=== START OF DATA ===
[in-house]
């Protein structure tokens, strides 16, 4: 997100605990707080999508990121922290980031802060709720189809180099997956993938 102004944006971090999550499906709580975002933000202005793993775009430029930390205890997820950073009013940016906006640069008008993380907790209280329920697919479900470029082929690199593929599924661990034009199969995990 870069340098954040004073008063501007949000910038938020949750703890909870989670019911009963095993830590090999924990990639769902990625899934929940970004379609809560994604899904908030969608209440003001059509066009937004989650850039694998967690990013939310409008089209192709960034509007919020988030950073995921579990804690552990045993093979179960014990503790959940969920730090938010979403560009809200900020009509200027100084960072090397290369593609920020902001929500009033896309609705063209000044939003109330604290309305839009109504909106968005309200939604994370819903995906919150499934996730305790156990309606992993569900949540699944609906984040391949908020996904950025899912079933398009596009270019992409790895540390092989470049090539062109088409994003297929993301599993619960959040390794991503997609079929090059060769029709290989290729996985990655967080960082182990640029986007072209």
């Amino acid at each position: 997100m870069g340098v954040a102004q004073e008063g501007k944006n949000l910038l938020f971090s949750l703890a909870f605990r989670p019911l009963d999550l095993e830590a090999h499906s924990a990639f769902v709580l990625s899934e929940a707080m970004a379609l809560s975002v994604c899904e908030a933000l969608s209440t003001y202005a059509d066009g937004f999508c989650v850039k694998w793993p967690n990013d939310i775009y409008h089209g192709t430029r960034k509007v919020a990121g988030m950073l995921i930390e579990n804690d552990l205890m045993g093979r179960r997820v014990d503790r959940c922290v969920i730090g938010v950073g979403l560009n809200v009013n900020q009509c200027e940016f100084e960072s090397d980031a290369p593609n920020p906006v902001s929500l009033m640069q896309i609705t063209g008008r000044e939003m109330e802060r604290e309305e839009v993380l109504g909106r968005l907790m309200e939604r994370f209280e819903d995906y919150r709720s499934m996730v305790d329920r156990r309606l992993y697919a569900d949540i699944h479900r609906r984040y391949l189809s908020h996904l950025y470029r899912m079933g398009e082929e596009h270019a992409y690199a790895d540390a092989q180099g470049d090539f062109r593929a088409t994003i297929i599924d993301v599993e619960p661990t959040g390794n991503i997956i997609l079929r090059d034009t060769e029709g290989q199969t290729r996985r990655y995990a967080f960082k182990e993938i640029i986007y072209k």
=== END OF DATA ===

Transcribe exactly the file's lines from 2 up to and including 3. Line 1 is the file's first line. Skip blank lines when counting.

């Protein structure tokens, strides 16, 4: 997100605990707080999508990121922290980031802060709720189809180099997956993938 102004944006971090999550499906709580975002933000202005793993775009430029930390205890997820950073009013940016906006640069008008993380907790209280329920697919479900470029082929690199593929599924661990034009199969995990 870069340098954040004073008063501007949000910038938020949750703890909870989670019911009963095993830590090999924990990639769902990625899934929940970004379609809560994604899904908030969608209440003001059509066009937004989650850039694998967690990013939310409008089209192709960034509007919020988030950073995921579990804690552990045993093979179960014990503790959940969920730090938010979403560009809200900020009509200027100084960072090397290369593609920020902001929500009033896309609705063209000044939003109330604290309305839009109504909106968005309200939604994370819903995906919150499934996730305790156990309606992993569900949540699944609906984040391949908020996904950025899912079933398009596009270019992409790895540390092989470049090539062109088409994003297929993301599993619960959040390794991503997609079929090059060769029709290989290729996985990655967080960082182990640029986007072209």
């Amino acid at each position: 997100m870069g340098v954040a102004q004073e008063g501007k944006n949000l910038l938020f971090s949750l703890a909870f605990r989670p019911l009963d999550l095993e830590a090999h499906s924990a990639f769902v709580l990625s899934e929940a707080m970004a379609l809560s975002v994604c899904e908030a933000l969608s209440t003001y202005a059509d066009g937004f999508c989650v850039k694998w793993p967690n990013d939310i775009y409008h089209g192709t430029r960034k509007v919020a990121g988030m950073l995921i930390e579990n804690d552990l205890m045993g093979r179960r997820v014990d503790r959940c922290v969920i730090g938010v950073g979403l560009n809200v009013n900020q009509c200027e940016f100084e960072s090397d980031a290369p593609n920020p906006v902001s929500l009033m640069q896309i609705t063209g008008r000044e939003m109330e802060r604290e309305e839009v993380l109504g909106r968005l907790m309200e939604r994370f209280e819903d995906y919150r709720s499934m996730v305790d329920r156990r309606l992993y697919a569900d949540i699944h479900r609906r984040y391949l189809s908020h996904l950025y470029r899912m079933g398009e082929e596009h270019a992409y690199a790895d540390a092989q180099g470049d090539f062109r593929a088409t994003i297929i599924d993301v599993e619960p661990t959040g390794n991503i997956i997609l079929r090059d034009t060769e029709g290989q199969t290729r996985r990655y995990a967080f960082k182990e993938i640029i986007y072209k």